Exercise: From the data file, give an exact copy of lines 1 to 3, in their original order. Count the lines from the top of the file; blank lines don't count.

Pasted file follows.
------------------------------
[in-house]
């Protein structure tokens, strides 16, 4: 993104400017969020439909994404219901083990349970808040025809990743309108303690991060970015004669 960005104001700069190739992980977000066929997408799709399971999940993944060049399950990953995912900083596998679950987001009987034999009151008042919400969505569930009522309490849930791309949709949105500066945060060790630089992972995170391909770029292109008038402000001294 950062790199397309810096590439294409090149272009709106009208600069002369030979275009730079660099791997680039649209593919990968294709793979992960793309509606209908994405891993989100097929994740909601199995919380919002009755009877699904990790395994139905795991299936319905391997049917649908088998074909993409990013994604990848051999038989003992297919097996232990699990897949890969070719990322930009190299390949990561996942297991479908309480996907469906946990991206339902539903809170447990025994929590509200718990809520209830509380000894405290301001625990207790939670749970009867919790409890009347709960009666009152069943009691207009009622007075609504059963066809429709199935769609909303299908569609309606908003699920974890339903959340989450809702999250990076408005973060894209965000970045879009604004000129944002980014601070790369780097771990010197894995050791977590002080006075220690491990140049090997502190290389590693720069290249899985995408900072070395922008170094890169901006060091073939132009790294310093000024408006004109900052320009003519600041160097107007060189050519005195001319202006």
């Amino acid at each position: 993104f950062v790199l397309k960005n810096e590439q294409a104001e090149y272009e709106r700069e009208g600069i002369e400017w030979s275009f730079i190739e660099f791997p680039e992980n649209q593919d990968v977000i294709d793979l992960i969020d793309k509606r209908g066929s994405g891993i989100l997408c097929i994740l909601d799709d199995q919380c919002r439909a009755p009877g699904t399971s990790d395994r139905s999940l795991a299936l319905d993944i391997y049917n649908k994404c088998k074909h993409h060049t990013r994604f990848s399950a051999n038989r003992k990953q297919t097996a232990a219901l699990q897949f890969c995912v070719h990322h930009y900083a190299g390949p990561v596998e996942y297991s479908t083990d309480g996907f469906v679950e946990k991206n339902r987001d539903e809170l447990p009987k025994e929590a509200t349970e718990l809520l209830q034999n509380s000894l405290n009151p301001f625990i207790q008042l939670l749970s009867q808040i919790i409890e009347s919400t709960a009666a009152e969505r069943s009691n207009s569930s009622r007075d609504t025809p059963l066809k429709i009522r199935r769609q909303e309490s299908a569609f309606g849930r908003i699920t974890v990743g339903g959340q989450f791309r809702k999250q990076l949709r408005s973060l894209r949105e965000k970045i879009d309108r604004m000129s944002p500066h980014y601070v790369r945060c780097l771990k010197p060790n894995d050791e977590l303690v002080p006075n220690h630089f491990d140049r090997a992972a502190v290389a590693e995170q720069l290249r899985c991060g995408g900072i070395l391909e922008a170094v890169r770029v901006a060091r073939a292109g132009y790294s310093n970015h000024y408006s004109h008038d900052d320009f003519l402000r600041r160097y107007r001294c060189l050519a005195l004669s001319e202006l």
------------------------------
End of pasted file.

[in-house]
């Protein structure tokens, strides 16, 4: 993104400017969020439909994404219901083990349970808040025809990743309108303690991060970015004669 960005104001700069190739992980977000066929997408799709399971999940993944060049399950990953995912900083596998679950987001009987034999009151008042919400969505569930009522309490849930791309949709949105500066945060060790630089992972995170391909770029292109008038402000001294 950062790199397309810096590439294409090149272009709106009208600069002369030979275009730079660099791997680039649209593919990968294709793979992960793309509606209908994405891993989100097929994740909601199995919380919002009755009877699904990790395994139905795991299936319905391997049917649908088998074909993409990013994604990848051999038989003992297919097996232990699990897949890969070719990322930009190299390949990561996942297991479908309480996907469906946990991206339902539903809170447990025994929590509200718990809520209830509380000894405290301001625990207790939670749970009867919790409890009347709960009666009152069943009691207009009622007075609504059963066809429709199935769609909303299908569609309606908003699920974890339903959340989450809702999250990076408005973060894209965000970045879009604004000129944002980014601070790369780097771990010197894995050791977590002080006075220690491990140049090997502190290389590693720069290249899985995408900072070395922008170094890169901006060091073939132009790294310093000024408006004109900052320009003519600041160097107007060189050519005195001319202006």
């Amino acid at each position: 993104f950062v790199l397309k960005n810096e590439q294409a104001e090149y272009e709106r700069e009208g600069i002369e400017w030979s275009f730079i190739e660099f791997p680039e992980n649209q593919d990968v977000i294709d793979l992960i969020d793309k509606r209908g066929s994405g891993i989100l997408c097929i994740l909601d799709d199995q919380c919002r439909a009755p009877g699904t399971s990790d395994r139905s999940l795991a299936l319905d993944i391997y049917n649908k994404c088998k074909h993409h060049t990013r994604f990848s399950a051999n038989r003992k990953q297919t097996a232990a219901l699990q897949f890969c995912v070719h990322h930009y900083a190299g390949p990561v596998e996942y297991s479908t083990d309480g996907f469906v679950e946990k991206n339902r987001d539903e809170l447990p009987k025994e929590a509200t349970e718990l809520l209830q034999n509380s000894l405290n009151p301001f625990i207790q008042l939670l749970s009867q808040i919790i409890e009347s919400t709960a009666a009152e969505r069943s009691n207009s569930s009622r007075d609504t025809p059963l066809k429709i009522r199935r769609q909303e309490s299908a569609f309606g849930r908003i699920t974890v990743g339903g959340q989450f791309r809702k999250q990076l949709r408005s973060l894209r949105e965000k970045i879009d309108r604004m000129s944002p500066h980014y601070v790369r945060c780097l771990k010197p060790n894995d050791e977590l303690v002080p006075n220690h630089f491990d140049r090997a992972a502190v290389a590693e995170q720069l290249r899985c991060g995408g900072i070395l391909e922008a170094v890169r770029v901006a060091r073939a292109g132009y790294s310093n970015h000024y408006s004109h008038d900052d320009f003519l402000r600041r160097y107007r001294c060189l050519a005195l004669s001319e202006l």